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The woman paused to regard the black stone, her face briefly transformed into a mask of confusion before turning back to the bearded man, pointing at the stone, voice raised in emphatic tones. He sighed, moving to stand opposite her with the stone between them. He spoke softly but his words were no less certain than hers, and also carried an unmistakable note of refusal. The woman began to rail at him, handsome features marred by a deep anger. She calmed a little as her brother came forward, moving close to the stone, though Vaelin noted how he put his hands behind his back. He spoke for a short time, shrugging often, his sister evidently annoyed by his apparent lack of concern. Eventually she threw up her hands in an exclamation of angry defeat and strode away.

Her brother and the bearded man exchanged rueful glances but no more words. After a short pause the bearded man extended a hand to the stone, letting it hover over the smooth surface, Vaelin seeing the involuntary shudder in his fingertips. The younger man spoke, just a few short words, but all humour had vanished from his face and the tone was sharp, almost commanding.

The bearded man hesitated, a brief spasm of anger twitching across his features. Then he laughed, withdrawing his hand and moving back, patting the young man on the shoulder before walking away at a sedate pace. He descended the steps to the street below, exchanging good-natured greetings as he moved through the throng, every face around him rich in respect and affection.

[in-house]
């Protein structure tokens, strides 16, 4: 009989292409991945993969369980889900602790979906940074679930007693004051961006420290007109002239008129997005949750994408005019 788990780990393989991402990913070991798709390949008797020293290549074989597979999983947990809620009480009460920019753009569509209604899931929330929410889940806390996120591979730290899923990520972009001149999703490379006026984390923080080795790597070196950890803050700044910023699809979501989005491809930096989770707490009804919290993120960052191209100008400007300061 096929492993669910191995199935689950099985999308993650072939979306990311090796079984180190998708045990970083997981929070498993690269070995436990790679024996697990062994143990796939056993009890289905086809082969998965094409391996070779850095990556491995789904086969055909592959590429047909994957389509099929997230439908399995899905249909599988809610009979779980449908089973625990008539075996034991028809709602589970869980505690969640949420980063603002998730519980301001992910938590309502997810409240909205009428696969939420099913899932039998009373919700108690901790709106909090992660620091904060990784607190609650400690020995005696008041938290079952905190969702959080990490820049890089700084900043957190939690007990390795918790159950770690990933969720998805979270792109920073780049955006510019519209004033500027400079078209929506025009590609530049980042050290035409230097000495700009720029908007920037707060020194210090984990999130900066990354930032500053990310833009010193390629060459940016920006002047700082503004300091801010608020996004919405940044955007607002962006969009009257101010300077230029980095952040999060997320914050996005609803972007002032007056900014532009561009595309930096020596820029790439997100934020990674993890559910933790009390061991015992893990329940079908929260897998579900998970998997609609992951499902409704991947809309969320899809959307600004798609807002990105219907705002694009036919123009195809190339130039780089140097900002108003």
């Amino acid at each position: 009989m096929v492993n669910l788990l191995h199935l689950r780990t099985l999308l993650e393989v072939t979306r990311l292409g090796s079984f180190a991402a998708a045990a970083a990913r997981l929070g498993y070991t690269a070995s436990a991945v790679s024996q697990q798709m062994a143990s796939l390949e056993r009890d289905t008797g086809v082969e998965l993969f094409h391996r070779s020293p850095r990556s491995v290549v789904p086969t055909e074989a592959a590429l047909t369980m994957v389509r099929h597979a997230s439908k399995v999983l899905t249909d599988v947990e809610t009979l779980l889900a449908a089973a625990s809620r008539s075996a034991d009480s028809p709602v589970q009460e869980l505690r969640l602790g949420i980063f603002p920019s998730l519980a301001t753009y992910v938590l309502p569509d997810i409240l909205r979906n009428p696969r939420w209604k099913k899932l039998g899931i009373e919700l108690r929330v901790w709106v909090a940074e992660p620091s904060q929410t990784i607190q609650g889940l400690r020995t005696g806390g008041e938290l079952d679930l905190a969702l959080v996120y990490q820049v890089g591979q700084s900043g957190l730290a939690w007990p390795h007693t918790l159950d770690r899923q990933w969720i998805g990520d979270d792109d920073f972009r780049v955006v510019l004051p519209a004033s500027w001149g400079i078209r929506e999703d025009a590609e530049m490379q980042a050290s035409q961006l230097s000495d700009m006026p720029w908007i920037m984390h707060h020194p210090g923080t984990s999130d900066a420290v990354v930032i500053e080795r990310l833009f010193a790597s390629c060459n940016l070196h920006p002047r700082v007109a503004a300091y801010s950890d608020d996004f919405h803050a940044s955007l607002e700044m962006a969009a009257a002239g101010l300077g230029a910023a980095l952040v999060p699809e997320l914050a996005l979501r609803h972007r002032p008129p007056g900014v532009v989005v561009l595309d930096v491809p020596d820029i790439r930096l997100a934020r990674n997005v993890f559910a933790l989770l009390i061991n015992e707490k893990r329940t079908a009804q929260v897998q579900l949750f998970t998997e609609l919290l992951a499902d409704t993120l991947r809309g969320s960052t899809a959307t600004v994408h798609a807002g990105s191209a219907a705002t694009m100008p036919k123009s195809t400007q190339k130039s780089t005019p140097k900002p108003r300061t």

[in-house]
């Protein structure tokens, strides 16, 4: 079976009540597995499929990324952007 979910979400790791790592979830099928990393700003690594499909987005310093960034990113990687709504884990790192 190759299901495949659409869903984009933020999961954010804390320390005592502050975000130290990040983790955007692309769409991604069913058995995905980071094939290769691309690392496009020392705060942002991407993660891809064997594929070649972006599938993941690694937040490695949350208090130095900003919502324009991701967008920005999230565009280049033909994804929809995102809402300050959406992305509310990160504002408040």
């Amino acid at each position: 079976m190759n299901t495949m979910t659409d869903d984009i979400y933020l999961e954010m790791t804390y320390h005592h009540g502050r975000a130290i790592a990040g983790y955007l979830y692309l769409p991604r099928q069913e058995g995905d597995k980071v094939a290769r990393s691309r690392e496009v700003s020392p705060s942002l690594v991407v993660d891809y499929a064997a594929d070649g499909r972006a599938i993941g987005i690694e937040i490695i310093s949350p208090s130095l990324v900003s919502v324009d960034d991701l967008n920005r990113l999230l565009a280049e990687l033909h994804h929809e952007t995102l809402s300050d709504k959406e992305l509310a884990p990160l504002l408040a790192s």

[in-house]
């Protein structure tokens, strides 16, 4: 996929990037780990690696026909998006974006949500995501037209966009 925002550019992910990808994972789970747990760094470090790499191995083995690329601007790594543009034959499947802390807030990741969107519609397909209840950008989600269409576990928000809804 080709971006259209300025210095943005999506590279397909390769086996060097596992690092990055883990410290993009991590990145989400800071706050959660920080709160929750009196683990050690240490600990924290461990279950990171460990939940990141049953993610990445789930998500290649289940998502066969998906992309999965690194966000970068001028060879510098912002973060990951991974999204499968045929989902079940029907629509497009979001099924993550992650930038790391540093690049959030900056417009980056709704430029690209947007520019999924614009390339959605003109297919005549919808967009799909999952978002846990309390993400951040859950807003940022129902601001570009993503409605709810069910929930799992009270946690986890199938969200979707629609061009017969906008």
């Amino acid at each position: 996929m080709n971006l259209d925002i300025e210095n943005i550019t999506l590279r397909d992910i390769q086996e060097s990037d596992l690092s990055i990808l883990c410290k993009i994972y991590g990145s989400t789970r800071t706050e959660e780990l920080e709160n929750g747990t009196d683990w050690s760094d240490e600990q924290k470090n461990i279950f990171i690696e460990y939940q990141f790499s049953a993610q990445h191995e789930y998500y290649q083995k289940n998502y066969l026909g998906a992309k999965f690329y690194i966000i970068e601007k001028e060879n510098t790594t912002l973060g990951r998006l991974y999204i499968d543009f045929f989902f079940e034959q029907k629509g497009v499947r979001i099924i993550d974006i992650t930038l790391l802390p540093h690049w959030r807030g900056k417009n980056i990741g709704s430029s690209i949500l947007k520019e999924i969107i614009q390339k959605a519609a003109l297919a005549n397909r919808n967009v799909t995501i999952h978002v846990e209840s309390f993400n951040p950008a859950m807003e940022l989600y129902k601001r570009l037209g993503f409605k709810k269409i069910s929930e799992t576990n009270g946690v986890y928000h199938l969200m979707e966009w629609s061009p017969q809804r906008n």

The young man watched him go then turned back to the stone, fingers tracing over his chin with brow furrowed in thought. After a moment he brightened and began to walk away, but paused on reaching the steps. His back straightened as if in response to some unheard alarm and he turned, eyes tracking across the platform until they came to rest on Vaelin.

“He sees me,” Vaelin said.

“Yes,” Erlin said. “I always wondered what made him pause at this point. Hopefully, now his next words will make some sense.”

The young man walked forward slowly, his expression one of cautious amazement. He came to within a few feet of Vaelin and stopped, reaching out as if to touch his cloak, though the fingers slipped through the material like mist. He drew back a little, his lips fumbling over a question in a language not his own. “You . . . have . . . name?” he asked in heavily accented but discernible Realm Tongue.